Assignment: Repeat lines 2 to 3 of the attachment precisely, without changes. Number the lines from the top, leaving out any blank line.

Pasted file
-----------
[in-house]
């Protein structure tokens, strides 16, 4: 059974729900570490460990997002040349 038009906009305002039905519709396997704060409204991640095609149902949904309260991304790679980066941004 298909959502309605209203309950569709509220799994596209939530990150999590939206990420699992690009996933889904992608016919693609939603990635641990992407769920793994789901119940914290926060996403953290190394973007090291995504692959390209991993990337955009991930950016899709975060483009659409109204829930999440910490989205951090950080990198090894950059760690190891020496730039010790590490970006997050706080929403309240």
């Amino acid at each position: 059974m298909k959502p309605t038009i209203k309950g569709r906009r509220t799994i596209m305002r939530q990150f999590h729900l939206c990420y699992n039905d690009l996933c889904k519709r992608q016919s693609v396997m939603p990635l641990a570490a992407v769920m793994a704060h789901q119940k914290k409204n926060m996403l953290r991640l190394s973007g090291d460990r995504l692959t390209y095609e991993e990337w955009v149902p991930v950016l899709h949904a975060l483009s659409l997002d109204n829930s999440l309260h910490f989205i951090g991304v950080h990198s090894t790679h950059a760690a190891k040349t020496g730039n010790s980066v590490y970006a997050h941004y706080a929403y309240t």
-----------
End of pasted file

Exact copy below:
């Protein structure tokens, strides 16, 4: 059974729900570490460990997002040349 038009906009305002039905519709396997704060409204991640095609149902949904309260991304790679980066941004 298909959502309605209203309950569709509220799994596209939530990150999590939206990420699992690009996933889904992608016919693609939603990635641990992407769920793994789901119940914290926060996403953290190394973007090291995504692959390209991993990337955009991930950016899709975060483009659409109204829930999440910490989205951090950080990198090894950059760690190891020496730039010790590490970006997050706080929403309240």
């Amino acid at each position: 059974m298909k959502p309605t038009i209203k309950g569709r906009r509220t799994i596209m305002r939530q990150f999590h729900l939206c990420y699992n039905d690009l996933c889904k519709r992608q016919s693609v396997m939603p990635l641990a570490a992407v769920m793994a704060h789901q119940k914290k409204n926060m996403l953290r991640l190394s973007g090291d460990r995504l692959t390209y095609e991993e990337w955009v149902p991930v950016l899709h949904a975060l483009s659409l997002d109204n829930s999440l309260h910490f989205i951090g991304v950080h990198s090894t790679h950059a760690a190891k040349t020496g730039n010790s980066v590490y970006a997050h941004y706080a929403y309240t």